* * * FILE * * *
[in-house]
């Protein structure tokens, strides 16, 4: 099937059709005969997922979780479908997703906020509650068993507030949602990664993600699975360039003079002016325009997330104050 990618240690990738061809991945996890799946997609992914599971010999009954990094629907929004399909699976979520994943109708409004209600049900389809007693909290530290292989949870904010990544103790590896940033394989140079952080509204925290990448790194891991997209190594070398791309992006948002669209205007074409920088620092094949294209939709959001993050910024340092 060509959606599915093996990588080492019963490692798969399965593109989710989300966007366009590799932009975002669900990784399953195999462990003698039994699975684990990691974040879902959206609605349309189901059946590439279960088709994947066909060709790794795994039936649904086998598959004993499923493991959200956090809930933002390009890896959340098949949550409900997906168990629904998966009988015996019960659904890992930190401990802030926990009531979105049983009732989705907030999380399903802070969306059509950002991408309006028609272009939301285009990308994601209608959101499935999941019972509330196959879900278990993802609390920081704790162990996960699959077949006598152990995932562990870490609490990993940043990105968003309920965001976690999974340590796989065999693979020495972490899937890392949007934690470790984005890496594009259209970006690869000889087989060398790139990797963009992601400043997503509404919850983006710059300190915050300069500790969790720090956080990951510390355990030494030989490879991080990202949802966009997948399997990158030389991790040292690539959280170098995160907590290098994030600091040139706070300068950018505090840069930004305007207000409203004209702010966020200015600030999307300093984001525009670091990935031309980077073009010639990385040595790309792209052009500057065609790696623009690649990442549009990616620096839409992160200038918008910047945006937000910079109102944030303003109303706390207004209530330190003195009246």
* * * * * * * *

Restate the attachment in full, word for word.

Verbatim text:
[in-house]
């Protein structure tokens, strides 16, 4: 099937059709005969997922979780479908997703906020509650068993507030949602990664993600699975360039003079002016325009997330104050 990618240690990738061809991945996890799946997609992914599971010999009954990094629907929004399909699976979520994943109708409004209600049900389809007693909290530290292989949870904010990544103790590896940033394989140079952080509204925290990448790194891991997209190594070398791309992006948002669209205007074409920088620092094949294209939709959001993050910024340092 060509959606599915093996990588080492019963490692798969399965593109989710989300966007366009590799932009975002669900990784399953195999462990003698039994699975684990990691974040879902959206609605349309189901059946590439279960088709994947066909060709790794795994039936649904086998598959004993499923493991959200956090809930933002390009890896959340098949949550409900997906168990629904998966009988015996019960659904890992930190401990802030926990009531979105049983009732989705907030999380399903802070969306059509950002991408309006028609272009939301285009990308994601209608959101499935999941019972509330196959879900278990993802609390920081704790162990996960699959077949006598152990995932562990870490609490990993940043990105968003309920965001976690999974340590796989065999693979020495972490899937890392949007934690470790984005890496594009259209970006690869000889087989060398790139990797963009992601400043997503509404919850983006710059300190915050300069500790969790720090956080990951510390355990030494030989490879991080990202949802966009997948399997990158030389991790040292690539959280170098995160907590290098994030600091040139706070300068950018505090840069930004305007207000409203004209702010966020200015600030999307300093984001525009670091990935031309980077073009010639990385040595790309792209052009500057065609790696623009690649990442549009990616620096839409992160200038918008910047945006937000910079109102944030303003109303706390207004209530330190003195009246």